Maya Arad Yasur, translated by Eran Edry
Actors Touring Company, Orange Tree Theatre and Theatre Royal Plymouth
Orange Tree Theatre

Harah Yannas, Daniel Abelson and Fiston Barek Credit: Helen Murray
Daniel Abelson and Harah Yannas Credit: Helen Murray
Michal Horowicz and Daniel Abelson Credit: Helen Murray
Fiston Barek Credit: Helen Murray
Michal Horowicz, Harah Yannas, Daniel Abelson and Fiston Barek Credit: Helen Murray

Four actors suddenly appear at the corners of the yellow square floor that is Naomi Kuyck-Cohen’s in-the-round set and launch into a story contributing ideas, contradicting with sometimes just a phrase, sometimes a whole paragraph to discover themselves describing—inventing—a woman who is living in Amsterdam. They aren’t characters, they don’t have any names and this isn’t their story, except that they are telling it, but in a sense it is the story of all of us.

The printed text presents a succession of separate statements without saying who makes them beyond saying it is intended for a minimum of three performers. Matthew Xia, directing his first production as Artistic Director of ATC, distributes them among four actors, who perform four very different personalities but all eager to develop this narrative.

It starts with this woman holding a couple of eggs but she can’t make the omelette she intended because she finds the gas is off. Then there is a knock on the door. One voice says it’s the postman. It can’t be, they don’t deliver upstairs in Amsterdam says another. A third names this non-existent postman Hendri. Someone suggests it’s Jan, her upstairs neighbour—but there is no one there. Just a letter slipped under the door.

The way that the story builds up, like an improvisation, provides dramatic energy as it feeds information. This woman is from Israel, she’s a violinist, a successful concert artist, she is pregnant (very), she has taken this flat at 289 Keizersgracht—that’s the Emperor Canal in the city centre (a smart address)—information which is given, along with other Dutch expressions that need explanation, with the ringing of a bell and a dash to a microphone which becomes a kind of running joke.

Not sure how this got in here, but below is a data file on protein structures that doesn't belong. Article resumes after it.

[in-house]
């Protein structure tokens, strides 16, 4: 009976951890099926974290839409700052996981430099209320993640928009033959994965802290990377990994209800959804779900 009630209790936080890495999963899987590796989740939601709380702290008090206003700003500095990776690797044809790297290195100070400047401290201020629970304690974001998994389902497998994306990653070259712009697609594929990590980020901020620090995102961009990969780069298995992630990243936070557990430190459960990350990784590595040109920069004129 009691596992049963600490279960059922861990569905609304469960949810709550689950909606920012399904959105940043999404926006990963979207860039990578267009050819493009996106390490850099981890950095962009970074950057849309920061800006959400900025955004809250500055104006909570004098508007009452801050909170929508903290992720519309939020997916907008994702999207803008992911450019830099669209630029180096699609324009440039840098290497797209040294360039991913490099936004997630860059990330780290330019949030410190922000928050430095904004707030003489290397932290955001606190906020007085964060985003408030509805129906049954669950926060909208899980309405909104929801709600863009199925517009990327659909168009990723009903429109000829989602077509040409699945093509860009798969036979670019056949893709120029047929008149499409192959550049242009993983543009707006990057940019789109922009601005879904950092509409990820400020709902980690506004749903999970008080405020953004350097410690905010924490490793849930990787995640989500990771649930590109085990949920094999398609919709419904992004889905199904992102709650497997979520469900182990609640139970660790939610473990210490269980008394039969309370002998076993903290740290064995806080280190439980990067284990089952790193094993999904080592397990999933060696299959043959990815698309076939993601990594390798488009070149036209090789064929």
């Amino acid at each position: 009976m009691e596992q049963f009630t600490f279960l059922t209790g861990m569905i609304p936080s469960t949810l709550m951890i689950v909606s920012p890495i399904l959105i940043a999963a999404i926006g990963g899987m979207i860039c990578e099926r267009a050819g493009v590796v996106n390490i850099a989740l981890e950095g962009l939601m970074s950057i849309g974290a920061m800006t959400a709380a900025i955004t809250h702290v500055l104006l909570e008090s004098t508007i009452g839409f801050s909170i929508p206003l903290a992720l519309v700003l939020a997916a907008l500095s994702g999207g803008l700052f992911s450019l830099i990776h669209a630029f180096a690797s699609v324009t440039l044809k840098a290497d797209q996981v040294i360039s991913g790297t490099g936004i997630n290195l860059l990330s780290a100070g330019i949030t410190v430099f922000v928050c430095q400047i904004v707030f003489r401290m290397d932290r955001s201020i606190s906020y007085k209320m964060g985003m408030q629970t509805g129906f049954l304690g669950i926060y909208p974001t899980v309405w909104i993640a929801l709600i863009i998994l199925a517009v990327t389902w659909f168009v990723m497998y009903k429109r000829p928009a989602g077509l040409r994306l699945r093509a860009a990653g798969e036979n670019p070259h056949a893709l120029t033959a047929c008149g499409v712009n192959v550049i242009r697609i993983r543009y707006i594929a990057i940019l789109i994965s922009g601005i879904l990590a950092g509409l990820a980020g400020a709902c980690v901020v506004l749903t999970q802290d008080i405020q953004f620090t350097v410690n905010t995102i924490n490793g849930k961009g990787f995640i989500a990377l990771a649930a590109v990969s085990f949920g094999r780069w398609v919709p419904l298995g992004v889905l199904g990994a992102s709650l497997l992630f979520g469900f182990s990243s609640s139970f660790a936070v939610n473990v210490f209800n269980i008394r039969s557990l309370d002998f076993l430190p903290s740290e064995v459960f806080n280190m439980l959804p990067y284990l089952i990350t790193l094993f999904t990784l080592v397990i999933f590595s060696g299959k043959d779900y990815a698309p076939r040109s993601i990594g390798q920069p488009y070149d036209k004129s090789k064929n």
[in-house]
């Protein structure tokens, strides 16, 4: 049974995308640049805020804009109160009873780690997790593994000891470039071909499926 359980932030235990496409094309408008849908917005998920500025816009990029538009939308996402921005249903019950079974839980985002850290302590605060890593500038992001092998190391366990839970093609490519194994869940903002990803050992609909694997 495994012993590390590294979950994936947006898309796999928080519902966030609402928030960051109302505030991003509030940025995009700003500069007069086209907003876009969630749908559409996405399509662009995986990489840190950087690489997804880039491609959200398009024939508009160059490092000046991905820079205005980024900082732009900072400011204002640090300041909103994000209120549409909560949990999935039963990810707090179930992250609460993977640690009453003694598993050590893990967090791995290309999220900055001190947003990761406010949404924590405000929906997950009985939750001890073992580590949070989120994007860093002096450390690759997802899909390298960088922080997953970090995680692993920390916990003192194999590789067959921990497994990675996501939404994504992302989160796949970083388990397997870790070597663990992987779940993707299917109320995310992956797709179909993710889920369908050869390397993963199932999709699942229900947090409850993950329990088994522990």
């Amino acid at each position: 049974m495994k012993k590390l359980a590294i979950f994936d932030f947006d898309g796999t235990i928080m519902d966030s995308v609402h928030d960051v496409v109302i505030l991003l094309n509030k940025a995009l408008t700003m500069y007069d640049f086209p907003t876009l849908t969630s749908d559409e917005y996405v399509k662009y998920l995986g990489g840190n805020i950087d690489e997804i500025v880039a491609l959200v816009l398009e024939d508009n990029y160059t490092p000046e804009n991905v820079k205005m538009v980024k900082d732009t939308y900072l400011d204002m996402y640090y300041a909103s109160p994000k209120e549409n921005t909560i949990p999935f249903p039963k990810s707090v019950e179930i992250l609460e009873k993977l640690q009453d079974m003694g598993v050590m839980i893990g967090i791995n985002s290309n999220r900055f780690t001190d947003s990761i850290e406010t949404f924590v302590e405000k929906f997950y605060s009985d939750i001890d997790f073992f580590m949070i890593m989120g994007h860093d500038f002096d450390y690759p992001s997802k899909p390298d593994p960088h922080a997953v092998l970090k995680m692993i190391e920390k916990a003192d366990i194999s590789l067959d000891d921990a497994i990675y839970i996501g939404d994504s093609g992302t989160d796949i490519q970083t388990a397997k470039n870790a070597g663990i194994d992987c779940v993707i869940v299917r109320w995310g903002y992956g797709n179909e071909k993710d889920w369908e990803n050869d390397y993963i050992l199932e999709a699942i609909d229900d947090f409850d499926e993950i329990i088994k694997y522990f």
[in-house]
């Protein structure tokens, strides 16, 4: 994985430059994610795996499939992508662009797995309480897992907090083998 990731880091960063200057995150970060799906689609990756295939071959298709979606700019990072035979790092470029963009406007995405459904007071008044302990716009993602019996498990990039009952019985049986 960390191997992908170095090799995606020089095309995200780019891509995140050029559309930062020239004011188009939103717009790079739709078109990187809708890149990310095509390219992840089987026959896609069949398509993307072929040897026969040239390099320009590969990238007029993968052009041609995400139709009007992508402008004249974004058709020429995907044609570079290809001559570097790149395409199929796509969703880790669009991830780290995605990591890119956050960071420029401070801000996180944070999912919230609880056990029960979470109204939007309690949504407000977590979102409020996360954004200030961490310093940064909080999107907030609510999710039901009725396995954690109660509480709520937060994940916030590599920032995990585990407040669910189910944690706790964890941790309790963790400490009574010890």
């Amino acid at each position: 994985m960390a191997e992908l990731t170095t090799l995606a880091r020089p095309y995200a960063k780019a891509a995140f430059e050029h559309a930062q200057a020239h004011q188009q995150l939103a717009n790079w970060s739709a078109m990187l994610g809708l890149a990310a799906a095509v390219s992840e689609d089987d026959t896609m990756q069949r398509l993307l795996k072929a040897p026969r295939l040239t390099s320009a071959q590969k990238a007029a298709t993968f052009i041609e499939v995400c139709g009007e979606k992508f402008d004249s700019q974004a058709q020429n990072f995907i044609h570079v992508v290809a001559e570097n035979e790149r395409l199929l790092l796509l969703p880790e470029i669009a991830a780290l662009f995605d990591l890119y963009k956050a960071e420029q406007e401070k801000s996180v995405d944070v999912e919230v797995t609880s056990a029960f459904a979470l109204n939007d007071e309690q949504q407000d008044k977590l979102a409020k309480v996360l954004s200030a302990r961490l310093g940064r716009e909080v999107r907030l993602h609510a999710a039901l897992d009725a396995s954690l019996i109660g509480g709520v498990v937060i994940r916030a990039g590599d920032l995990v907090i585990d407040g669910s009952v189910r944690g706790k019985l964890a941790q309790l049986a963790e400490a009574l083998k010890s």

That letter pushed under the door turns out to be a huge gas bill—but one that dates from 1944 and that brings a parallel story of the woman who didn’t pay it then and a weight of significance. She gets a name: Ingrid van Heughten, a woman who hadn’t been there but “down in the shaft”. Ingrid was lucky, she came back.

The violinist’s agent suggests she compose a requiem for 551 dead children in Gaza. Contemporary issues parallel the remembrance of the dark days of the 1940s when Amsterdam’s Jews were rounded up. While not being faced with direct antisemitism today’s violinist starts wondering what thoughts people may be hiding, how they see her.

There a whole lot of strands in this fast-paced 80 minutes about immigration, contemporary intolerance, guilt passed on to new generations, responsibility and indeed who pays the bill.

Xia keeps his actors in action and makes this like live drama, not static storytelling. At one point, he introduces a curtain of chains. I’m not sure how to read that except to emphasise division, but it creates a welcome hiatus that changes. This is a production in which the performers seem to bounce ideas off each other, ideas faultlessly interweaving.

Fiston Barek is the first to step out from his corner, offering an open, rather innocent personality, Daniel Abelson presents someone a little more cynical and Hara Yannas adopts a direct approach. Michal Horowicz, raising a violin to her shoulder occasionally or hugging a balloon in a suggestion of pregnancy, sometimes seems to become the unnamed Jewish musician, set apart from the others, but this is essentially a brilliant ensemble whose performances deliver a stimulating evening.

Reviewer: Howard Loxton

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